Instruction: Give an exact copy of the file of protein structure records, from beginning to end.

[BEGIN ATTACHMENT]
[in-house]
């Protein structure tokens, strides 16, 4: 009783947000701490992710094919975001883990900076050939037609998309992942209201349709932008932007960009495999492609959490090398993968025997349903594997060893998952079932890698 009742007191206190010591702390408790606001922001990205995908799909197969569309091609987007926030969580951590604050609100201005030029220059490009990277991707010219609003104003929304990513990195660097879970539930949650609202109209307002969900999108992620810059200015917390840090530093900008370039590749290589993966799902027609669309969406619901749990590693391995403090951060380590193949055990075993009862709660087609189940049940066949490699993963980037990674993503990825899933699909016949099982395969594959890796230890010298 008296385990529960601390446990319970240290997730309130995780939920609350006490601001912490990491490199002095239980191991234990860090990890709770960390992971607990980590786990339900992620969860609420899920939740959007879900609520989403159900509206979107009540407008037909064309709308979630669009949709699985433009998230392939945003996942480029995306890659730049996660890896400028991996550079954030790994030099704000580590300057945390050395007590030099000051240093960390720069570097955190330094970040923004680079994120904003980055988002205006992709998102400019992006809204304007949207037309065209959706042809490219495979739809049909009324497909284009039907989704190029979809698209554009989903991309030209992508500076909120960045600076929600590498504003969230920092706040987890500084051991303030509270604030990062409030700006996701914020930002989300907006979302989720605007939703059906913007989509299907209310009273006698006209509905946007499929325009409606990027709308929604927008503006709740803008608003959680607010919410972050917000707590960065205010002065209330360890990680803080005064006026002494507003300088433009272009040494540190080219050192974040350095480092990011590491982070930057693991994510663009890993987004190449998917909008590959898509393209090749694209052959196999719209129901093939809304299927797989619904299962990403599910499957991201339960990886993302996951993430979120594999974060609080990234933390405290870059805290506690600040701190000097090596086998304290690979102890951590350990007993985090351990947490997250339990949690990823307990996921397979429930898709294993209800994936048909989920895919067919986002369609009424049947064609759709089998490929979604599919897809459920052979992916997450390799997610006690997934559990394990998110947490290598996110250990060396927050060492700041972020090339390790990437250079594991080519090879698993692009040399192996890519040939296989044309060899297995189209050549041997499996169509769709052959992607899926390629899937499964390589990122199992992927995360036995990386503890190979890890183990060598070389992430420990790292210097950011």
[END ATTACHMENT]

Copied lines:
[in-house]
């Protein structure tokens, strides 16, 4: 009783947000701490992710094919975001883990900076050939037609998309992942209201349709932008932007960009495999492609959490090398993968025997349903594997060893998952079932890698 009742007191206190010591702390408790606001922001990205995908799909197969569309091609987007926030969580951590604050609100201005030029220059490009990277991707010219609003104003929304990513990195660097879970539930949650609202109209307002969900999108992620810059200015917390840090530093900008370039590749290589993966799902027609669309969406619901749990590693391995403090951060380590193949055990075993009862709660087609189940049940066949490699993963980037990674993503990825899933699909016949099982395969594959890796230890010298 008296385990529960601390446990319970240290997730309130995780939920609350006490601001912490990491490199002095239980191991234990860090990890709770960390992971607990980590786990339900992620969860609420899920939740959007879900609520989403159900509206979107009540407008037909064309709308979630669009949709699985433009998230392939945003996942480029995306890659730049996660890896400028991996550079954030790994030099704000580590300057945390050395007590030099000051240093960390720069570097955190330094970040923004680079994120904003980055988002205006992709998102400019992006809204304007949207037309065209959706042809490219495979739809049909009324497909284009039907989704190029979809698209554009989903991309030209992508500076909120960045600076929600590498504003969230920092706040987890500084051991303030509270604030990062409030700006996701914020930002989300907006979302989720605007939703059906913007989509299907209310009273006698006209509905946007499929325009409606990027709308929604927008503006709740803008608003959680607010919410972050917000707590960065205010002065209330360890990680803080005064006026002494507003300088433009272009040494540190080219050192974040350095480092990011590491982070930057693991994510663009890993987004190449998917909008590959898509393209090749694209052959196999719209129901093939809304299927797989619904299962990403599910499957991201339960990886993302996951993430979120594999974060609080990234933390405290870059805290506690600040701190000097090596086998304290690979102890951590350990007993985090351990947490997250339990949690990823307990996921397979429930898709294993209800994936048909989920895919067919986002369609009424049947064609759709089998490929979604599919897809459920052979992916997450390799997610006690997934559990394990998110947490290598996110250990060396927050060492700041972020090339390790990437250079594991080519090879698993692009040399192996890519040939296989044309060899297995189209050549041997499996169509769709052959992607899926390629899937499964390589990122199992992927995360036995990386503890190979890890183990060598070389992430420990790292210097950011």